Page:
Post Lesson Follow Up

Post-Lesson Tips & Instructions

Your child has just completed an intensive course in learning how to swim. However, it is important to note that the end of these lessons is not the end of their instruction for the year. On the contrary, this is just the beginning. As their parent, it is your responsibility to follow through with regular and consistent practice as prescribed below to see them progress as a swimmer. Confidence is the foundation to your child’s success in these lessons. Right now, your child is willing to come to the pool and swim. The instructor has worked diligently to instill this confidence in your swimmer, but it can only be maintained by actively following these post-lesson instructions. If you do not go to the pool to practice regularly as prescribed, your child’s confidence may drop, and they may then be unwilling to swim. Viewing these lessons as the end-all of swimming instruction will only cause your child to regress and be a waste of your child’s hard work and your money.

What to do:

  • Take your child swimming each and every day for the first 10 days after the last lesson.
    This allows them to “continue” their lessons; only now with mom and dad instead of the instructor. After the first 10 days, practice at least on a weekly basis. In the fall and winter, get in at least once a month to practice.
  • Practice 10 – 20 minutes each time you visit the pool; do not tell your child it is practice, just go to the pool, get in and start working with them.
  • Duplicate with your child what you have seen the instructor doing during the last few days of the lessons. This usually involves keeping their head down and kicking with a straight-leg flutter kick, big circle pulls, swimming to the wall, swimming to the steps, etc.
  • Start swimming with a space of 6’ to 8’ between you and your child. Do not back away from your child as they swim to you, but increase the distance as their ability increases.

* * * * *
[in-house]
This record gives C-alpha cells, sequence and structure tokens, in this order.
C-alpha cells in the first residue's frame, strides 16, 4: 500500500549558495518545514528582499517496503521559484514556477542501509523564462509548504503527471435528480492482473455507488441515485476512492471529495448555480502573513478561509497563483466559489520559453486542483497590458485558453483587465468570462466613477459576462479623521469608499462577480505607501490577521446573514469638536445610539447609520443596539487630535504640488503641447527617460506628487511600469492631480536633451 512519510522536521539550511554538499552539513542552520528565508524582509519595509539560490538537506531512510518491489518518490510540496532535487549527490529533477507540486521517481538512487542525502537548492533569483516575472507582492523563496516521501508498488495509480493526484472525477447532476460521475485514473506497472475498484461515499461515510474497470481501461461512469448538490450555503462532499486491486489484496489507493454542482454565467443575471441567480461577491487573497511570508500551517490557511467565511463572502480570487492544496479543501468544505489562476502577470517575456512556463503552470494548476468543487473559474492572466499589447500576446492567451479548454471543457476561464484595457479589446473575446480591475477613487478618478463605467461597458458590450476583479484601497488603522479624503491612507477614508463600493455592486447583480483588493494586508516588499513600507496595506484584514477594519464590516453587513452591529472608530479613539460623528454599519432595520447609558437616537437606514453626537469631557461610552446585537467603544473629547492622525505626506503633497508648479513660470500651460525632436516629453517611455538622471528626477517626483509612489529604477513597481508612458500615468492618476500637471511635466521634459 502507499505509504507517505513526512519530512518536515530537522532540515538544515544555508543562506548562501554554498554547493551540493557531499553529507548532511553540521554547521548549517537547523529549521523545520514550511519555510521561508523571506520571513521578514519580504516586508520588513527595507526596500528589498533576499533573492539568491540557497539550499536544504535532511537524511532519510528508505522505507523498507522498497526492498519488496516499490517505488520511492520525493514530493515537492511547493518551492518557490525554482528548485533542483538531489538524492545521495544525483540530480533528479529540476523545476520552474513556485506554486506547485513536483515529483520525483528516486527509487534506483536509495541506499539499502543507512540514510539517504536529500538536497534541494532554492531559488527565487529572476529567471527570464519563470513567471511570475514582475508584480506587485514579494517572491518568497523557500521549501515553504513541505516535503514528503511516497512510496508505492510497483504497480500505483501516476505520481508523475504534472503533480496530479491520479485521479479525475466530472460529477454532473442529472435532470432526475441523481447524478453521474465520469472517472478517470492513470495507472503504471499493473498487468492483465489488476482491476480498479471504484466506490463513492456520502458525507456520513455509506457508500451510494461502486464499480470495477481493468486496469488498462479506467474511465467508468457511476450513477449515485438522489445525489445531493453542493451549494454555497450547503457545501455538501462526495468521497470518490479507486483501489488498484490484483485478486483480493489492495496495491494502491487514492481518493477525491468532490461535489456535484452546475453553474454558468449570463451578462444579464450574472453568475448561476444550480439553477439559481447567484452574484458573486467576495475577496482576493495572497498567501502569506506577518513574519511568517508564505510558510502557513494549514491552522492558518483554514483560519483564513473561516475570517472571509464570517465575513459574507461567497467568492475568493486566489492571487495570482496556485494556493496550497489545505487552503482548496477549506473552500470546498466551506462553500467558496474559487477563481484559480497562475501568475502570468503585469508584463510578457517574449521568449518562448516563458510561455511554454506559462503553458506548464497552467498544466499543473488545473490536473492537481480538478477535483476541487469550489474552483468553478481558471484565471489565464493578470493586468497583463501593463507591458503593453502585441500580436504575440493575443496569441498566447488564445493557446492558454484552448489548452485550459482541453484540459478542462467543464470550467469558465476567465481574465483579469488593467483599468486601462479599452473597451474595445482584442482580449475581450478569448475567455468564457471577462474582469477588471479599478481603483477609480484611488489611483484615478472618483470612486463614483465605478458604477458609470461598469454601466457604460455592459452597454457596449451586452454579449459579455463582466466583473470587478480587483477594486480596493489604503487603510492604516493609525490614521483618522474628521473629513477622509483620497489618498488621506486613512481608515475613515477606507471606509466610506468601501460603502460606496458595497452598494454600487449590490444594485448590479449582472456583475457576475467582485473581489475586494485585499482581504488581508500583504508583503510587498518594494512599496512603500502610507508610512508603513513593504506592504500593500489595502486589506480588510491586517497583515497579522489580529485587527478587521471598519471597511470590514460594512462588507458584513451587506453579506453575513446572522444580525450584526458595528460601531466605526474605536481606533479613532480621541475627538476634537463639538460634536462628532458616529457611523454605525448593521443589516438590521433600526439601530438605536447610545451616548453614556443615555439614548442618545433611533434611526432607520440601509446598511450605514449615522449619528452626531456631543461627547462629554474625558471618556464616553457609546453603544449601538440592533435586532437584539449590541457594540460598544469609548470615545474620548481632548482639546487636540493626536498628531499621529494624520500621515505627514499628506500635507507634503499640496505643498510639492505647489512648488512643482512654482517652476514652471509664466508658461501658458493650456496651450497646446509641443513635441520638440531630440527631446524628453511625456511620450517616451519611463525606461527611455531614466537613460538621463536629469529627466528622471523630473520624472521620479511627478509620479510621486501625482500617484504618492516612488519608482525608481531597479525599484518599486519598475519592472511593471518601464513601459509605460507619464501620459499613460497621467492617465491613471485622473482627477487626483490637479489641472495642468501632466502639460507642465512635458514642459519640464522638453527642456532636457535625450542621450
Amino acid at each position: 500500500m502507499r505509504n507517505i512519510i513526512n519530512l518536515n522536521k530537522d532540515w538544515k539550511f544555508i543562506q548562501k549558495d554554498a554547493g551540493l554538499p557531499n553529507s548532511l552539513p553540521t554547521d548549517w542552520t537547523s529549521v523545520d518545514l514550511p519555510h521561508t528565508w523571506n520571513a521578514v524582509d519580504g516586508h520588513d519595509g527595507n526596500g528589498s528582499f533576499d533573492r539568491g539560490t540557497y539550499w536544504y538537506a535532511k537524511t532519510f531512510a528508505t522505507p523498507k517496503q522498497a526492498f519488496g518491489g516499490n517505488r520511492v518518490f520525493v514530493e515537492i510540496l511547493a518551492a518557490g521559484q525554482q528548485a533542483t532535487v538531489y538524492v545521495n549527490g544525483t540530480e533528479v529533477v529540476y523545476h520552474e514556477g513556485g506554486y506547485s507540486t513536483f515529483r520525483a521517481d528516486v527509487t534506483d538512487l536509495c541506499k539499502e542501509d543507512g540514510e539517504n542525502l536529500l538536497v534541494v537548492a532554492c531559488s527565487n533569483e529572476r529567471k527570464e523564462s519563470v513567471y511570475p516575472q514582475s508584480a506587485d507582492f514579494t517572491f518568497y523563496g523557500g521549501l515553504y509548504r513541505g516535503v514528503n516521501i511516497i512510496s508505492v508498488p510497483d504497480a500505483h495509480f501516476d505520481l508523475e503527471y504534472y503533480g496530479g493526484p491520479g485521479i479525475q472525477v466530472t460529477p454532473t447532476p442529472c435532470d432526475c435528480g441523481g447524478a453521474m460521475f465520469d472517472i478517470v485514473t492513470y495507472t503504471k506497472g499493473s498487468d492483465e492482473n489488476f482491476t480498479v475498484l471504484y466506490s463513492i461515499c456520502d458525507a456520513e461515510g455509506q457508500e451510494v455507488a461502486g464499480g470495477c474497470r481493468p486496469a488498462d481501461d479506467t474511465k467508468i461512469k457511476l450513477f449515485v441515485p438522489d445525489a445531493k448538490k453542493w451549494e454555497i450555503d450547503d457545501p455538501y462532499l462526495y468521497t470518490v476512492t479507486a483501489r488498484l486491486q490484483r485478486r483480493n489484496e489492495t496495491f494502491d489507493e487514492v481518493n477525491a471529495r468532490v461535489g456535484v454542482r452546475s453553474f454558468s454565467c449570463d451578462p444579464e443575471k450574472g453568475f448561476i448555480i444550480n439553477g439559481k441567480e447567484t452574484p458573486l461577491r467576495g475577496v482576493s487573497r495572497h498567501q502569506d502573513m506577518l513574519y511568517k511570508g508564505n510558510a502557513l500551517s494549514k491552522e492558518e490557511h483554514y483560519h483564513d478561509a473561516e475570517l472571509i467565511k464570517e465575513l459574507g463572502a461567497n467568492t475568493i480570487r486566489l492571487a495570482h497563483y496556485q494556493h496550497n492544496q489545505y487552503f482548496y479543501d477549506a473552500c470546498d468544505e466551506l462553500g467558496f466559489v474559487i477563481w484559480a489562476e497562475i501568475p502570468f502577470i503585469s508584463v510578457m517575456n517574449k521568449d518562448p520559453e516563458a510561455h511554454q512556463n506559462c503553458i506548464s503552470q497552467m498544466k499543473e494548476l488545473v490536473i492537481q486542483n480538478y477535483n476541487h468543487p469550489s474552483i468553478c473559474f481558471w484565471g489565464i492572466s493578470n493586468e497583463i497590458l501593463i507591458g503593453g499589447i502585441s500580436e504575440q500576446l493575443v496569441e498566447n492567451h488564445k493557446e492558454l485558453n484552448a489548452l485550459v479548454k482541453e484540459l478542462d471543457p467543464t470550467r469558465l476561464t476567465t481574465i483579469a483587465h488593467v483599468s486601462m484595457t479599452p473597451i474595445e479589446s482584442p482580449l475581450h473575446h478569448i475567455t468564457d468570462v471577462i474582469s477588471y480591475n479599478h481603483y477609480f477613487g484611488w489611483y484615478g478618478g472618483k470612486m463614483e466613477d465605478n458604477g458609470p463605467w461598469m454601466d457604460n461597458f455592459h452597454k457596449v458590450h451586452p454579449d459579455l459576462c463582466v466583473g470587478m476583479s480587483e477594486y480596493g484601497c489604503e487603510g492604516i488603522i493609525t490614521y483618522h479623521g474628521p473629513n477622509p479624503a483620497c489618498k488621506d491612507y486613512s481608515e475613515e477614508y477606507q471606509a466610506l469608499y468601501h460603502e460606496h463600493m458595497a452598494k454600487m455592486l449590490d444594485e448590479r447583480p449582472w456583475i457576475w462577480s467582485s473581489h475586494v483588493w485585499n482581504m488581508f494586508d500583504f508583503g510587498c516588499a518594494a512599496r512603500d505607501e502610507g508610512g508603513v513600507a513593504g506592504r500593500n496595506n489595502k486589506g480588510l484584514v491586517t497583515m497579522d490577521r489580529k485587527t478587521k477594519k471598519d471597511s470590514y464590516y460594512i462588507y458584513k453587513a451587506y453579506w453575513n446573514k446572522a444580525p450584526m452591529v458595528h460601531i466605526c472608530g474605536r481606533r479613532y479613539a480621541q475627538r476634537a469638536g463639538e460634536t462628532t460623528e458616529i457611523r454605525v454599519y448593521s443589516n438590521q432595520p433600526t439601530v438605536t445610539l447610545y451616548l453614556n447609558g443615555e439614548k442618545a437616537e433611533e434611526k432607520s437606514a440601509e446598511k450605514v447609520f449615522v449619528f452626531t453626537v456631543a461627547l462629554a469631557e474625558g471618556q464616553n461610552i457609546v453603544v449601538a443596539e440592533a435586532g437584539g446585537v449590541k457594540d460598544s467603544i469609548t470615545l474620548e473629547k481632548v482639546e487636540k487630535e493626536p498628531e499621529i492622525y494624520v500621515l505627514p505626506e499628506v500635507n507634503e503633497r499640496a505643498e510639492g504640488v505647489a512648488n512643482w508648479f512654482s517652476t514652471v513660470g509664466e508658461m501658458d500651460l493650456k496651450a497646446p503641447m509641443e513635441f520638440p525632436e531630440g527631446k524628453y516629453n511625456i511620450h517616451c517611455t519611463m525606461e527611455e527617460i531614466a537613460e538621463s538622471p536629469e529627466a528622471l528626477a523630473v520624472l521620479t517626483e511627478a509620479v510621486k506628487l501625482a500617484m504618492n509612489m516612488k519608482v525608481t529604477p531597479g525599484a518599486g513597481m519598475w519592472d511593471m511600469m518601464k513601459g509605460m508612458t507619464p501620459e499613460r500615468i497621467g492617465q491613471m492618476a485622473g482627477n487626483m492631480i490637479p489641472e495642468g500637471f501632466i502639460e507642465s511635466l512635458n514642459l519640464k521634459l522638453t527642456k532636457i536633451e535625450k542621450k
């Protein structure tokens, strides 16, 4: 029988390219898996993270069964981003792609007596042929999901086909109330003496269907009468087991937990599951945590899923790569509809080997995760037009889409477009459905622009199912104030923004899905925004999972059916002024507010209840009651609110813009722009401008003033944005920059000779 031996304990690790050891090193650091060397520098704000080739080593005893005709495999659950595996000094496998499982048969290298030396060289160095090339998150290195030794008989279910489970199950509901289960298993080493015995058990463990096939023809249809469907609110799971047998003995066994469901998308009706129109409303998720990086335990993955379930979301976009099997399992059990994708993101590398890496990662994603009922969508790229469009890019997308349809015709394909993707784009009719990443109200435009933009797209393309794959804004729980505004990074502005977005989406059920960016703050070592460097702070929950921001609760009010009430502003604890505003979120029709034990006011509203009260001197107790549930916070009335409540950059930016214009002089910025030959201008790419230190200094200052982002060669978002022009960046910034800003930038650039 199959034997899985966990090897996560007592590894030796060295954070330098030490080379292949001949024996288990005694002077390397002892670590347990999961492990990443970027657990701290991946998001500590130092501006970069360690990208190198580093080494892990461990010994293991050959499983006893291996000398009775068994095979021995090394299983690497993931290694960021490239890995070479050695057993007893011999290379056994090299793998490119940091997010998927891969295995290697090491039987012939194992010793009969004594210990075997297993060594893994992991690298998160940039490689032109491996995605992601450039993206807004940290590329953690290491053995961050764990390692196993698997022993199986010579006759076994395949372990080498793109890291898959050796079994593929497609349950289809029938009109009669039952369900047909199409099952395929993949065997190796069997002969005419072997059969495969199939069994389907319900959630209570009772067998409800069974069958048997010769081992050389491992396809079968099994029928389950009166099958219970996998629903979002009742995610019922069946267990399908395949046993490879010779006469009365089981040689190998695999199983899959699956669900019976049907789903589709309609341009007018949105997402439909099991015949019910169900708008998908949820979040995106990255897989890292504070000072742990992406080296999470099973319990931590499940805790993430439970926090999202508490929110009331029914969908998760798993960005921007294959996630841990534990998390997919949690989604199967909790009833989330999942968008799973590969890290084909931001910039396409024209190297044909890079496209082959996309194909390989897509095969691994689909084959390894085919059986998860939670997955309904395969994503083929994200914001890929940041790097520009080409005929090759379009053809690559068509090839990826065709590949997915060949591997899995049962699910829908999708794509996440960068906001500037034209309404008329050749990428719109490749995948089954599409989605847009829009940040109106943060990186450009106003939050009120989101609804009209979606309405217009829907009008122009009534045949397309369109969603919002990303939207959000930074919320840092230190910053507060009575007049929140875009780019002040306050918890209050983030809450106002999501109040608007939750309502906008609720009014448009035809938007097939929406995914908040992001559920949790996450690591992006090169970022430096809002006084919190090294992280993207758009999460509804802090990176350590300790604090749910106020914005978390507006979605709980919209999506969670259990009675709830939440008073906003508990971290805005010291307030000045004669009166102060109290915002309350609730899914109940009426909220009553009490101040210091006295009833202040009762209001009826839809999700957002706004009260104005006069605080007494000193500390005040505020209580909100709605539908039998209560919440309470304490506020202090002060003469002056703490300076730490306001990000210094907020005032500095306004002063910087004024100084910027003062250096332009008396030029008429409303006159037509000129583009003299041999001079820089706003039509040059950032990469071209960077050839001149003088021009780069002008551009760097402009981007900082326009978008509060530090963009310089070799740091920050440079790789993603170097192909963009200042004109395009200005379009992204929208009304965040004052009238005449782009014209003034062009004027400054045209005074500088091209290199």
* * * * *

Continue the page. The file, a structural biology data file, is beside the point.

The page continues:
• Use all areas of the pool and stay in water that your child cannot stand in so they are not tempted to put their feet down. Swimming with you in deep water enables your child to build and maintain confidence to swim anywhere in the pool, which is very important for their safety.
  • Practice jumping out and away from the wall and then swimming back to the wall. Tell your child that this is what to do if they ever fall in the pool.
  • Be patient with your child. Making progress in swimming skills takes time and many repetitions. Do not try to change or improve your child’s skills all at once. Consistent practice will be their best path toward improvement.
  • Give your child plenty of encouragement and positive affirmation … it can go a long way. Have Fun!


Needless to say, help when necessary, but BE CALM. Don’t panic! Be reassuring at all costs. When new swimmers first swim from a parent to the side, they may make a U-turn back to the parent. In spite of the desire to pick-up/rescue the swimmer, instead, REDIRECT the child back to the ORIGINAL DESTINATION. This is done by using your hand to turn them while they are still underwater until they have reached the safety of the steps or side. They will not remember the redirection, but they will remember a rescue. In an accident, (i.e., the child falls into a pool under no supervision) the most important factor is the immediate reaction. This reaction must be for survival, not waiting for Mom or Dad.